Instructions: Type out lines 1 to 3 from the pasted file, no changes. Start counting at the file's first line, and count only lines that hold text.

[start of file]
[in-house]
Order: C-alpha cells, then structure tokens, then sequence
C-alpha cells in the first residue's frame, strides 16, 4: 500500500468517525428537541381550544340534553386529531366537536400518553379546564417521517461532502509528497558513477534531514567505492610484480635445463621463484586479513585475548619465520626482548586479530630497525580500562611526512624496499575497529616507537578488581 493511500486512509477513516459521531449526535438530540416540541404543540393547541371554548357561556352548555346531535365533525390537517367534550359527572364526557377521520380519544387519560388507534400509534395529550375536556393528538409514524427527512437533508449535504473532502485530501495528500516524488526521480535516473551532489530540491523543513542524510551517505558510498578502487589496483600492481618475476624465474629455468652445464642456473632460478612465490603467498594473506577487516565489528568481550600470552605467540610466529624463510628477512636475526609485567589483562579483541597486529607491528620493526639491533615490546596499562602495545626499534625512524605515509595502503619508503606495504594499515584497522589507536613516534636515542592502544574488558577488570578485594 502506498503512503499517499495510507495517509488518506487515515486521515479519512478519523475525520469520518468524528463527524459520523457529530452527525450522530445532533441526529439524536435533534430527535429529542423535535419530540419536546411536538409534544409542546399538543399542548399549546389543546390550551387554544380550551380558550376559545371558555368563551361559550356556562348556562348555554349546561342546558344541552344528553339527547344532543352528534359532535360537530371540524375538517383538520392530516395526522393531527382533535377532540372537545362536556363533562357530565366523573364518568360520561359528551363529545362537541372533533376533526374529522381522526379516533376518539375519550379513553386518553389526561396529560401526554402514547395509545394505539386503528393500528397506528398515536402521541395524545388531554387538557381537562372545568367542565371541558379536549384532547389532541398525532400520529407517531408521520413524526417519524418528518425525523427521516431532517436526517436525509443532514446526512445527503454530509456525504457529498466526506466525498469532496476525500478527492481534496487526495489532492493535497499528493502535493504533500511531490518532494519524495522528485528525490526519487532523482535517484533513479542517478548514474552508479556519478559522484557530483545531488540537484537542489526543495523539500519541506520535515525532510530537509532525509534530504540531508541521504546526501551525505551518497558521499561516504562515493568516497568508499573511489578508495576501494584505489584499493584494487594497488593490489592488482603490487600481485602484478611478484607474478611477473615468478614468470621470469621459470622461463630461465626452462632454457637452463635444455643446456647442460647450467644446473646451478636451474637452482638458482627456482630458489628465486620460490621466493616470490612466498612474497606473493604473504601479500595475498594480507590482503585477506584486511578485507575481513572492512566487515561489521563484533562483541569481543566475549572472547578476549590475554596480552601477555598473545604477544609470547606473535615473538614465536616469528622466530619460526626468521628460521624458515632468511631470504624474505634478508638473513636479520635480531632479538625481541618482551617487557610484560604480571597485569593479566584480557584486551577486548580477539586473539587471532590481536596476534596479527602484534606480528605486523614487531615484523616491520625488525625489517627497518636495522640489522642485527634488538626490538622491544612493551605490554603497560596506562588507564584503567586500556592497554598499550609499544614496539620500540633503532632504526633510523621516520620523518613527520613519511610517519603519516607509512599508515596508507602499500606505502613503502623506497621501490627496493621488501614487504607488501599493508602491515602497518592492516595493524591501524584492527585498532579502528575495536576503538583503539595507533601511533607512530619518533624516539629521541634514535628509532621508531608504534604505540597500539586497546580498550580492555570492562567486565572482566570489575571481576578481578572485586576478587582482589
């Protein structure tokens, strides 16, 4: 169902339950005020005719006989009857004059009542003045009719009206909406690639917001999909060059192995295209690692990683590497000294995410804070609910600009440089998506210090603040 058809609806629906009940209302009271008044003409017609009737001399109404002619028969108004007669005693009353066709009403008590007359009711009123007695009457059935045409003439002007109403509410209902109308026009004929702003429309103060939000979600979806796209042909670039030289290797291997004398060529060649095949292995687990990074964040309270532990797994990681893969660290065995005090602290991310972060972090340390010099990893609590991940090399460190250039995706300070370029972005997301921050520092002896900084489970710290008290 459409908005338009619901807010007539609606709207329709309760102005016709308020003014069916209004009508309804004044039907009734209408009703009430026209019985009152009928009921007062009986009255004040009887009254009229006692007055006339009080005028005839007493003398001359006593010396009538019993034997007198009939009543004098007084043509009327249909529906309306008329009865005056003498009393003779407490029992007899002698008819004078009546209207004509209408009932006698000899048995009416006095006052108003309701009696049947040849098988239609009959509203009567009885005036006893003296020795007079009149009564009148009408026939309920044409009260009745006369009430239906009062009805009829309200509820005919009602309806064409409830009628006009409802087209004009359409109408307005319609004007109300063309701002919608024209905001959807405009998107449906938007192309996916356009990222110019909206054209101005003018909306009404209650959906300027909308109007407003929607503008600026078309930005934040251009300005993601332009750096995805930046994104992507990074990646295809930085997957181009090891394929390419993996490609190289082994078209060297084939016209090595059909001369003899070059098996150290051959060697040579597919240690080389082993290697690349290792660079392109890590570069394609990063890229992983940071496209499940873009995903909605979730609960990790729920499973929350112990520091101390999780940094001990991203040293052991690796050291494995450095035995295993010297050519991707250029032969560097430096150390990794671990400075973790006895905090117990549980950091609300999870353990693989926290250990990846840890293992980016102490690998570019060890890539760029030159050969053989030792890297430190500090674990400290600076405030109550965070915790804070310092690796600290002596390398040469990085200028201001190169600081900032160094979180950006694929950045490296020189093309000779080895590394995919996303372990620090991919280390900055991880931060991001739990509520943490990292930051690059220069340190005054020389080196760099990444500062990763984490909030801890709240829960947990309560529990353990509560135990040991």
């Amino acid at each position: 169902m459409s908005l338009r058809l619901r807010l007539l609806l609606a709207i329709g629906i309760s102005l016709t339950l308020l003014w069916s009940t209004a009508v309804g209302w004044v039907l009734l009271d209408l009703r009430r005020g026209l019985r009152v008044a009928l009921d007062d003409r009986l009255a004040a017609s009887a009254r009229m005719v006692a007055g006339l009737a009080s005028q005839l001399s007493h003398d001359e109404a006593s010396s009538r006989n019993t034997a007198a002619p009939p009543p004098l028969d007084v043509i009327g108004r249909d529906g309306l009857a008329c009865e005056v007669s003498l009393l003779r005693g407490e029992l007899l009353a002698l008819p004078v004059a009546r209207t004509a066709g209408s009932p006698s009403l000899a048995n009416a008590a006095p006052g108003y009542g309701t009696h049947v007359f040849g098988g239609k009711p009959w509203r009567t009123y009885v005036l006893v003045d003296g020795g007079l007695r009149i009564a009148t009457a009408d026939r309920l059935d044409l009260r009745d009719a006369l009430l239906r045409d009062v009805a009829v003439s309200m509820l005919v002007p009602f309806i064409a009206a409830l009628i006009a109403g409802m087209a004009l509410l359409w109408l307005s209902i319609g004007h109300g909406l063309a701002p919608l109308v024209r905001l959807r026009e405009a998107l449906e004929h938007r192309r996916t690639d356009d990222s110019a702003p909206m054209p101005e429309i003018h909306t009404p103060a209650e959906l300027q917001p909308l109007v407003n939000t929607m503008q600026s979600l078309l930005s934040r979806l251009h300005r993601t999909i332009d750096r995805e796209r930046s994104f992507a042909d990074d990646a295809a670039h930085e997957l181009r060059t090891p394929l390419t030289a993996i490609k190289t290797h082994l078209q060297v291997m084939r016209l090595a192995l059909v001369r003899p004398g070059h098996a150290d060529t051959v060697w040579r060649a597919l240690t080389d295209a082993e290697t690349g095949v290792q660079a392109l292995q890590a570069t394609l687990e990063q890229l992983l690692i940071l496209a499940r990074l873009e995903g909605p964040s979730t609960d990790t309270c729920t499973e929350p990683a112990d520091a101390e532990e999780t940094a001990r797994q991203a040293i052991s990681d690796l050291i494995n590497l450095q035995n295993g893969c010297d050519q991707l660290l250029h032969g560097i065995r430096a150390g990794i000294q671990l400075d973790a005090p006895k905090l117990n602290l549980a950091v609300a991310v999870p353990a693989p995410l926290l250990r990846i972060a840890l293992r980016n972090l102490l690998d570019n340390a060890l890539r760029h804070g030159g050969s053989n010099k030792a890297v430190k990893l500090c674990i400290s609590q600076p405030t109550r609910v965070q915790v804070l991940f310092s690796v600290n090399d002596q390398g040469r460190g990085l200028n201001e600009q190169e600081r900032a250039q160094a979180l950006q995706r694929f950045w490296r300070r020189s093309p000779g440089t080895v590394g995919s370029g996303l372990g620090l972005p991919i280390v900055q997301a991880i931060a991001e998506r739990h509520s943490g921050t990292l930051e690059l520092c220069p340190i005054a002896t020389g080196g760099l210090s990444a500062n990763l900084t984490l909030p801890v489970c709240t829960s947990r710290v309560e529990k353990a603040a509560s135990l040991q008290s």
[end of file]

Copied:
[in-house]
Order: C-alpha cells, then structure tokens, then sequence
C-alpha cells in the first residue's frame, strides 16, 4: 500500500468517525428537541381550544340534553386529531366537536400518553379546564417521517461532502509528497558513477534531514567505492610484480635445463621463484586479513585475548619465520626482548586479530630497525580500562611526512624496499575497529616507537578488581 493511500486512509477513516459521531449526535438530540416540541404543540393547541371554548357561556352548555346531535365533525390537517367534550359527572364526557377521520380519544387519560388507534400509534395529550375536556393528538409514524427527512437533508449535504473532502485530501495528500516524488526521480535516473551532489530540491523543513542524510551517505558510498578502487589496483600492481618475476624465474629455468652445464642456473632460478612465490603467498594473506577487516565489528568481550600470552605467540610466529624463510628477512636475526609485567589483562579483541597486529607491528620493526639491533615490546596499562602495545626499534625512524605515509595502503619508503606495504594499515584497522589507536613516534636515542592502544574488558577488570578485594 502506498503512503499517499495510507495517509488518506487515515486521515479519512478519523475525520469520518468524528463527524459520523457529530452527525450522530445532533441526529439524536435533534430527535429529542423535535419530540419536546411536538409534544409542546399538543399542548399549546389543546390550551387554544380550551380558550376559545371558555368563551361559550356556562348556562348555554349546561342546558344541552344528553339527547344532543352528534359532535360537530371540524375538517383538520392530516395526522393531527382533535377532540372537545362536556363533562357530565366523573364518568360520561359528551363529545362537541372533533376533526374529522381522526379516533376518539375519550379513553386518553389526561396529560401526554402514547395509545394505539386503528393500528397506528398515536402521541395524545388531554387538557381537562372545568367542565371541558379536549384532547389532541398525532400520529407517531408521520413524526417519524418528518425525523427521516431532517436526517436525509443532514446526512445527503454530509456525504457529498466526506466525498469532496476525500478527492481534496487526495489532492493535497499528493502535493504533500511531490518532494519524495522528485528525490526519487532523482535517484533513479542517478548514474552508479556519478559522484557530483545531488540537484537542489526543495523539500519541506520535515525532510530537509532525509534530504540531508541521504546526501551525505551518497558521499561516504562515493568516497568508499573511489578508495576501494584505489584499493584494487594497488593490489592488482603490487600481485602484478611478484607474478611477473615468478614468470621470469621459470622461463630461465626452462632454457637452463635444455643446456647442460647450467644446473646451478636451474637452482638458482627456482630458489628465486620460490621466493616470490612466498612474497606473493604473504601479500595475498594480507590482503585477506584486511578485507575481513572492512566487515561489521563484533562483541569481543566475549572472547578476549590475554596480552601477555598473545604477544609470547606473535615473538614465536616469528622466530619460526626468521628460521624458515632468511631470504624474505634478508638473513636479520635480531632479538625481541618482551617487557610484560604480571597485569593479566584480557584486551577486548580477539586473539587471532590481536596476534596479527602484534606480528605486523614487531615484523616491520625488525625489517627497518636495522640489522642485527634488538626490538622491544612493551605490554603497560596506562588507564584503567586500556592497554598499550609499544614496539620500540633503532632504526633510523621516520620523518613527520613519511610517519603519516607509512599508515596508507602499500606505502613503502623506497621501490627496493621488501614487504607488501599493508602491515602497518592492516595493524591501524584492527585498532579502528575495536576503538583503539595507533601511533607512530619518533624516539629521541634514535628509532621508531608504534604505540597500539586497546580498550580492555570492562567486565572482566570489575571481576578481578572485586576478587582482589